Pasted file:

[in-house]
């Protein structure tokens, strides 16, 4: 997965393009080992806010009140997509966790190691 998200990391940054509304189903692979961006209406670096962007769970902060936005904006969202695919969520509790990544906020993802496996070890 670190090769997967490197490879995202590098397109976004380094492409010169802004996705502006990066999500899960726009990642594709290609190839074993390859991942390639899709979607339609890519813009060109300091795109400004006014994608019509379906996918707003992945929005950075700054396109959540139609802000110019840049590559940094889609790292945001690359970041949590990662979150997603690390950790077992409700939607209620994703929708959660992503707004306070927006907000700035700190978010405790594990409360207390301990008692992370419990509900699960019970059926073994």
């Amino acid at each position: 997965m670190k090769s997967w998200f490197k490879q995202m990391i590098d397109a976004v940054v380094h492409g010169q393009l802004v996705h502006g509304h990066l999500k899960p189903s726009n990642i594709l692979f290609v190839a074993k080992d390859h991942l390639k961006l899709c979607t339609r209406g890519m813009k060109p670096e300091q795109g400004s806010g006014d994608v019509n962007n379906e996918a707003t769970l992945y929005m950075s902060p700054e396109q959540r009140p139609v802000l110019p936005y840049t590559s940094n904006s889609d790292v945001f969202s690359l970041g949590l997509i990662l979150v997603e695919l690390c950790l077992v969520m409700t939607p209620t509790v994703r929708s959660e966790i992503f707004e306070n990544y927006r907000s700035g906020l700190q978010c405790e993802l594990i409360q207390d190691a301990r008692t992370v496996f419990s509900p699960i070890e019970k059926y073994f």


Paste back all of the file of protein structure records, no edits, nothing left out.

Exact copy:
[in-house]
């Protein structure tokens, strides 16, 4: 997965393009080992806010009140997509966790190691 998200990391940054509304189903692979961006209406670096962007769970902060936005904006969202695919969520509790990544906020993802496996070890 670190090769997967490197490879995202590098397109976004380094492409010169802004996705502006990066999500899960726009990642594709290609190839074993390859991942390639899709979607339609890519813009060109300091795109400004006014994608019509379906996918707003992945929005950075700054396109959540139609802000110019840049590559940094889609790292945001690359970041949590990662979150997603690390950790077992409700939607209620994703929708959660992503707004306070927006907000700035700190978010405790594990409360207390301990008692992370419990509900699960019970059926073994």
């Amino acid at each position: 997965m670190k090769s997967w998200f490197k490879q995202m990391i590098d397109a976004v940054v380094h492409g010169q393009l802004v996705h502006g509304h990066l999500k899960p189903s726009n990642i594709l692979f290609v190839a074993k080992d390859h991942l390639k961006l899709c979607t339609r209406g890519m813009k060109p670096e300091q795109g400004s806010g006014d994608v019509n962007n379906e996918a707003t769970l992945y929005m950075s902060p700054e396109q959540r009140p139609v802000l110019p936005y840049t590559s940094n904006s889609d790292v945001f969202s690359l970041g949590l997509i990662l979150v997603e695919l690390c950790l077992v969520m409700t939607p209620t509790v994703r929708s959660e966790i992503f707004e306070n990544y927006r907000s700035g906020l700190q978010c405790e993802l594990i409360q207390d190691a301990r008692t992370v496996f419990s509900p699960i070890e019970k059926y073994f």